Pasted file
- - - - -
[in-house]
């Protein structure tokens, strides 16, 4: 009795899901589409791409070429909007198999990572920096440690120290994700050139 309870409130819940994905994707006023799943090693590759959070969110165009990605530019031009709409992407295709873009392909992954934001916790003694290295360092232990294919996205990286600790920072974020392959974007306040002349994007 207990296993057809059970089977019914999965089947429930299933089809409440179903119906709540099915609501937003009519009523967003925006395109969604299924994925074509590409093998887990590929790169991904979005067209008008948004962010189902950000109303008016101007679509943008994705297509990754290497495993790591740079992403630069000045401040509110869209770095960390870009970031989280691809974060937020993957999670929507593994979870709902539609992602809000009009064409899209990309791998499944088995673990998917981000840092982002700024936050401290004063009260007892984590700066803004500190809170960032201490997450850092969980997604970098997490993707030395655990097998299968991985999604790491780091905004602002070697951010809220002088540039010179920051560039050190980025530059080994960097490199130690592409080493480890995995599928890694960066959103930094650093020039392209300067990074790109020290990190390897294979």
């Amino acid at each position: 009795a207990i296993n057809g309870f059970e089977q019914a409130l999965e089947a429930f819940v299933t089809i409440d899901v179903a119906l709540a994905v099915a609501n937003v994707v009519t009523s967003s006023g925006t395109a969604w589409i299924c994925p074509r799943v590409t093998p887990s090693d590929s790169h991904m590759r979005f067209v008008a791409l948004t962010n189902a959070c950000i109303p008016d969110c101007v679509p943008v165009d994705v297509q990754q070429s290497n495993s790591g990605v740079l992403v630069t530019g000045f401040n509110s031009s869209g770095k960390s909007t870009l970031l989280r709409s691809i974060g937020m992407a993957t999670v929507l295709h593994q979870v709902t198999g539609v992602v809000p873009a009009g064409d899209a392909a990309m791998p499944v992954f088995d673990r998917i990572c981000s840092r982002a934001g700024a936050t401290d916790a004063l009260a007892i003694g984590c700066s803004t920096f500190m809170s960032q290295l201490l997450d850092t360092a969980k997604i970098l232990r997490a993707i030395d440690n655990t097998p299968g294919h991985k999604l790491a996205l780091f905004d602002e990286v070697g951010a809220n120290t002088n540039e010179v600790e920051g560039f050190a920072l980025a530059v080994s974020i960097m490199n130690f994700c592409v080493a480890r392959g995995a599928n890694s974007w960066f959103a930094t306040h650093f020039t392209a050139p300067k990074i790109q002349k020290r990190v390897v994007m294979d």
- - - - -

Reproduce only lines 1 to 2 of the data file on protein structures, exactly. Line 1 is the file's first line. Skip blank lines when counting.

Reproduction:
[in-house]
């Protein structure tokens, strides 16, 4: 009795899901589409791409070429909007198999990572920096440690120290994700050139 309870409130819940994905994707006023799943090693590759959070969110165009990605530019031009709409992407295709873009392909992954934001916790003694290295360092232990294919996205990286600790920072974020392959974007306040002349994007 207990296993057809059970089977019914999965089947429930299933089809409440179903119906709540099915609501937003009519009523967003925006395109969604299924994925074509590409093998887990590929790169991904979005067209008008948004962010189902950000109303008016101007679509943008994705297509990754290497495993790591740079992403630069000045401040509110869209770095960390870009970031989280691809974060937020993957999670929507593994979870709902539609992602809000009009064409899209990309791998499944088995673990998917981000840092982002700024936050401290004063009260007892984590700066803004500190809170960032201490997450850092969980997604970098997490993707030395655990097998299968991985999604790491780091905004602002070697951010809220002088540039010179920051560039050190980025530059080994960097490199130690592409080493480890995995599928890694960066959103930094650093020039392209300067990074790109020290990190390897294979």